Sierra Nevada Airstreams -> TT Owner's Guide -> Living

Cooking - Old Meets New with Airstreaming

Don & Gail Williams

Some younger Airstreamers are adopting old age cooking during their weekend jaunts, rallies and even at home! Our Region12 is on the forefront of bringing back heritage cooking to the WBCCI, creating and managing the WBCCI Dutch Oven Site (no social media experience needed). For those that don’t know, dutch oven cooking uses a heavy cast iron or aluminum pot, typically with feet and a flat lid that allow the chef to place charcoal or the hot coals from a wood fire underneath and on top of the oven. Food is cooked somewhat slow with temperature controlled by the amount of coals used, no turning the knob on the oven or worse yet on a microwave like cooking in the trailer. Check the website and see the 26 or so recipes for Breads, Breakfast, Dessert, Dinner, Lunch and Soups. They run the gamut from single dishes for a meal like stew, pot roast, chili to side dishes and deserts.

The experienced or A Personality Types will have a heavy steel cooking table and may use multiple ovens to create an entire dinner. Gail and my own experience at Sierra Nevada Unit and Four Corners Unit rallies is much more mundane.

We (me), Gail helps with the food preparation, have cooked Chili Queso (Habanero) dip at the SNU Eagle Lake Rally in August 2008, steak chili at the Dead Horse Ranch Rally (FCU) and chili and Fresh Peach Cobbler at the 2011 Obsidian Dome Rally. I had hoped to add to our dutch oven experiences at Obsidian Dome this year but the campfire restrictions in the open forest, which include charcoal, made me think of a different old age cooking, Sourdough.

Sourdough piqued my interest after I read One Man’s Wilderness, an Alaskan Odyssey, the journal of Richard (Dick) Proeneke a nature and wildlife photographer who lived in the Alaskan wilderness at Twin Lakes from 1968 until 1999 when at the age of 83 he moved back to the Lower 48 States. Dick’s talked about making sourdough biscuits, breads, pancakes and more in his journals. I came from a family of farmers and country folks in Ohio, West Virginia and Pennsylvania; we always ate home grown vegetable, fresh or canned, home made jellies and jams, apple butter, cider, vinegar, etc. but I never heard anyone talk of sourdough. After researching sourdough on the internet and Gail’s cookbook library I jumped in a bought some sourdough starter from King Arthur Flour.

Now starter is a mixture of water, flour and yeasts that is allowed to work, the natural orgasms in the yeast modify the water flour mixture to create a gooey bubbling mix needing little refrigeration in moderate temperatures.

In Southern California I keep it in the refrigerator but bring it out to work before I make anything. I took some starter on our trip to the International this summer and experimented along the way on my family, sourdough pancakes with maple syrup and sourdough chocolate cake. Since we got home I continued with apple Latvian cake, more sourdough pancakes, another chocolate cake and finally sourdough bread. I branched out beyond our family at obsidian Dome making a double batch of sourdough pancakes for Saturday’s breakfast; we really needed a triple batch but next time.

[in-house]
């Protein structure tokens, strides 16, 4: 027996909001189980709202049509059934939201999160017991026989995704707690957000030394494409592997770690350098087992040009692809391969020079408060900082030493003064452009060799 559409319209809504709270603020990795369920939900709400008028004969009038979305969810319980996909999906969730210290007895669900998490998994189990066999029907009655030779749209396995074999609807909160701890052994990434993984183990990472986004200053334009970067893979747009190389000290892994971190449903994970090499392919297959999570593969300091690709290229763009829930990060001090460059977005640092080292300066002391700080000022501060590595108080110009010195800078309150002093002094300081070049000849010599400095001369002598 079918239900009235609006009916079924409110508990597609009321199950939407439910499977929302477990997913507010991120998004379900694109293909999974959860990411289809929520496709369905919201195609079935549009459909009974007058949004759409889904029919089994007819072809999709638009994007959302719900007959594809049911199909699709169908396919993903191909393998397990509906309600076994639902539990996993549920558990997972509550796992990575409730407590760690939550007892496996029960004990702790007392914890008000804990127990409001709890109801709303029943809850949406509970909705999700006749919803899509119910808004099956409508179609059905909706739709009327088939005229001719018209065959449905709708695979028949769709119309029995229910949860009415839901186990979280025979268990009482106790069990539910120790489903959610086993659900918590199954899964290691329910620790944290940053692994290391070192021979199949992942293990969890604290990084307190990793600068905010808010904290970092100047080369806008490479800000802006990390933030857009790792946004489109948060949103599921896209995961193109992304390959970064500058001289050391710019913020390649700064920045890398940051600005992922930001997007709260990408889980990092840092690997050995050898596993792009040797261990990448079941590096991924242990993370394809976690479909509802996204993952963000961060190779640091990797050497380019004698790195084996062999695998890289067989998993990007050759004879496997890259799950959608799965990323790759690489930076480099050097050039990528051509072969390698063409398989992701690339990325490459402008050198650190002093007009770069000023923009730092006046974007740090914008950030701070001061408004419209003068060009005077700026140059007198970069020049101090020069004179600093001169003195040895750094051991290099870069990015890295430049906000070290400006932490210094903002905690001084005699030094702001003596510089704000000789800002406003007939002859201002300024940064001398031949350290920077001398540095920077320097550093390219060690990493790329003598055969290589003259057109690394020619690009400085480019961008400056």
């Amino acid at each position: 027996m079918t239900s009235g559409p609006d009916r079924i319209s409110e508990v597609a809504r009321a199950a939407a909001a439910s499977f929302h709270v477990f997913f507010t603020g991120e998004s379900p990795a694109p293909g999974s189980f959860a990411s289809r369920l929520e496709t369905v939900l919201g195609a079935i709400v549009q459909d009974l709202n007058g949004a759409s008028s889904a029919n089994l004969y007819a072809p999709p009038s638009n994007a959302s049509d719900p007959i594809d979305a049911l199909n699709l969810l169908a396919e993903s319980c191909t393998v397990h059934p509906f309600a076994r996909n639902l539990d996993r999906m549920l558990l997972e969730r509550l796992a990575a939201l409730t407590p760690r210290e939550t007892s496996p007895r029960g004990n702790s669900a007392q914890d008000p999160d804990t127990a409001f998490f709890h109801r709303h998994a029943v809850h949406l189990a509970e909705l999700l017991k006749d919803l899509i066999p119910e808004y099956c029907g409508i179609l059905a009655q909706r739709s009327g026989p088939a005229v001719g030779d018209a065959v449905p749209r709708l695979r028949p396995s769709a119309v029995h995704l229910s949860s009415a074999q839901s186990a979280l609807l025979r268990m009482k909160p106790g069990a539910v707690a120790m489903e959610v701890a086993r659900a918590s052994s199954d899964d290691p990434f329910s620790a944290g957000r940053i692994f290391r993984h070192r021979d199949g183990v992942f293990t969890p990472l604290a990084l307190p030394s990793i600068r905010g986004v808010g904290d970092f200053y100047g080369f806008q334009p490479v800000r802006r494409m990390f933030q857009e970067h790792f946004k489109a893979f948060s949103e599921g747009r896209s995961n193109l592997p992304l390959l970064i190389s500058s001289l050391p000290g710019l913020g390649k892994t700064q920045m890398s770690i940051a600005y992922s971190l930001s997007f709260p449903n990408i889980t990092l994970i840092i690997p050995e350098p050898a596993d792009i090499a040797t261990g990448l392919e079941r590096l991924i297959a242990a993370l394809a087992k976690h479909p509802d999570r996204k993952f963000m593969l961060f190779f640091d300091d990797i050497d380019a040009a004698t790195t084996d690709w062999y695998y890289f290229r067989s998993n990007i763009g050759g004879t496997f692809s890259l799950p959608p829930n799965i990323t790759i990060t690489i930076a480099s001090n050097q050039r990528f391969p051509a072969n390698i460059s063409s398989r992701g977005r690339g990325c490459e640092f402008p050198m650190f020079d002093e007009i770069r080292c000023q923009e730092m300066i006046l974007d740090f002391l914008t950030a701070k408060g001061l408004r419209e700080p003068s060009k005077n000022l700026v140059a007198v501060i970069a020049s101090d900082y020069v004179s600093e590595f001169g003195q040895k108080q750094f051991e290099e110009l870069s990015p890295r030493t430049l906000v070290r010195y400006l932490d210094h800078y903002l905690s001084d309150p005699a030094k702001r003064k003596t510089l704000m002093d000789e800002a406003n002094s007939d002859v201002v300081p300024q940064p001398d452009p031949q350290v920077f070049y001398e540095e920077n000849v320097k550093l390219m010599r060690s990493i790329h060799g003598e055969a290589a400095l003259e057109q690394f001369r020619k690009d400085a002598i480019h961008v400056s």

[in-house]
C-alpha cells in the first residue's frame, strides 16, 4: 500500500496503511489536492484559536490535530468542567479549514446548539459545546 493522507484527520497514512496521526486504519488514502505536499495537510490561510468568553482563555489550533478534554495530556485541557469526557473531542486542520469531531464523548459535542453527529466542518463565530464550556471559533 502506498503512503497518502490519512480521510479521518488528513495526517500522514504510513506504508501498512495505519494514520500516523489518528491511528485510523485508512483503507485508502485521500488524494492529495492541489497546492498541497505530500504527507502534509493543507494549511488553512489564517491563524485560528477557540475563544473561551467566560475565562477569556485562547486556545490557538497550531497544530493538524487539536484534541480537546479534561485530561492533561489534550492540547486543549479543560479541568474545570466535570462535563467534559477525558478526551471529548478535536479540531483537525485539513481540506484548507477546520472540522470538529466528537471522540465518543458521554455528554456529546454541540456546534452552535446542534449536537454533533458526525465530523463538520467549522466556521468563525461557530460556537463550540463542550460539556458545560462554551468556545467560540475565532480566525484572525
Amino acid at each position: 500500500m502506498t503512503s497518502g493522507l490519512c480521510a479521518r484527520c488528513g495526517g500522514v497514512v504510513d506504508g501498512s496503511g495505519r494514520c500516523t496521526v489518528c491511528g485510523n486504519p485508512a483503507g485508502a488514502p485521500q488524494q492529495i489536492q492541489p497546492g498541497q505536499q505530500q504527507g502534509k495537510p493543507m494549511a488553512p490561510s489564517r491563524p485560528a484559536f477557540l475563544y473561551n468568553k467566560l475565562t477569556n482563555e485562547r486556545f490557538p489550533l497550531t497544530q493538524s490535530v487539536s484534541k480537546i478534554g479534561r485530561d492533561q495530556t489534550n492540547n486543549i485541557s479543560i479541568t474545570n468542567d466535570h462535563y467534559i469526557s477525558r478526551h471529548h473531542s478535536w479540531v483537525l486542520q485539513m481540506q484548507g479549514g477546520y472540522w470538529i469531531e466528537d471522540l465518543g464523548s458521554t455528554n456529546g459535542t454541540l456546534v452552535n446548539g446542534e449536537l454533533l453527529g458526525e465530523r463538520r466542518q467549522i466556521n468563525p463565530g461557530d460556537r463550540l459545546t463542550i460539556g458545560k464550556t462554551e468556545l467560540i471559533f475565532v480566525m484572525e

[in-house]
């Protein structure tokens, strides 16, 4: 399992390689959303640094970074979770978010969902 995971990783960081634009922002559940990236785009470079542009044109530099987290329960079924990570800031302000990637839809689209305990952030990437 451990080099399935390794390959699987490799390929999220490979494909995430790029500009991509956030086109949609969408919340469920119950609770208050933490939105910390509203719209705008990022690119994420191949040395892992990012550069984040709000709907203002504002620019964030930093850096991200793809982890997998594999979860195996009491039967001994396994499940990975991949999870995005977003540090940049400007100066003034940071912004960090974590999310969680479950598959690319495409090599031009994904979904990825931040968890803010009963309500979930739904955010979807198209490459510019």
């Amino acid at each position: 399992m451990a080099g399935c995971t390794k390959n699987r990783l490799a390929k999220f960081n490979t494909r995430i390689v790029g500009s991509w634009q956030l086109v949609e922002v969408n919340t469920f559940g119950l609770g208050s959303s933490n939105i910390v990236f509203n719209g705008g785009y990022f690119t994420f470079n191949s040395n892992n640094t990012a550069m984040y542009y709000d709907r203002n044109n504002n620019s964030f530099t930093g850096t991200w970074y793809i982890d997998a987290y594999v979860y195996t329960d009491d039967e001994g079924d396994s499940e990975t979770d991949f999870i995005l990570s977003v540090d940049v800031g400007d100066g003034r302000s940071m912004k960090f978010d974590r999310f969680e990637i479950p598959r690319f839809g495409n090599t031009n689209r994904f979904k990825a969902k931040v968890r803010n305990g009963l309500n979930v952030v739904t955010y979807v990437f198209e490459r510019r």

Old age met new age in Twin Lakes Campground near Bridgeport, CA.

We used our 60+ year old Guardian Service cookware for our beans...

while we cooked our barbecued short ribs in our 12 volt Stove to Go.

The Guardian Service is made out of a thick walled aluminum with a Pyrex glass lid. It can be used in the oven or on top of the stove; one advantage was you could bake in the larger pieces on the cooktop without an oven. Guardian Service cookware was made during the 1940s and 50s, extremely expensive and, sold at parties like Tupperware.

The Stove to Go can be purchased at truck stops and probably on Amazon today. It plugs into a 12 volt cigarette lighter socket and will pull between 8 and 10 amps once it warms up so you typically need solar power to maintain the batteries when cooking stews, pot roasts, ribs and other dishes that take 4 hours or more. Our Stove to Go has been replaced by the Digital Stove to Go and has adjustable temperature.

Whether meals are new or old, cooked with a dutch oven, Guardian Service cookware or Stove to Go, one must relax at the end of the day.


WBCCI Dutch Oven Site

Texas Cooking – Dutch Oven

Seven secrets of dutch oven cooking

Jen’s Reviews – dutch oven recipes

Guardian Service

King Arthur Flour

King Arthur Sourdough primer

Lodge Cast Iron Cookware

Sourdough cooking

Food Safety Tips

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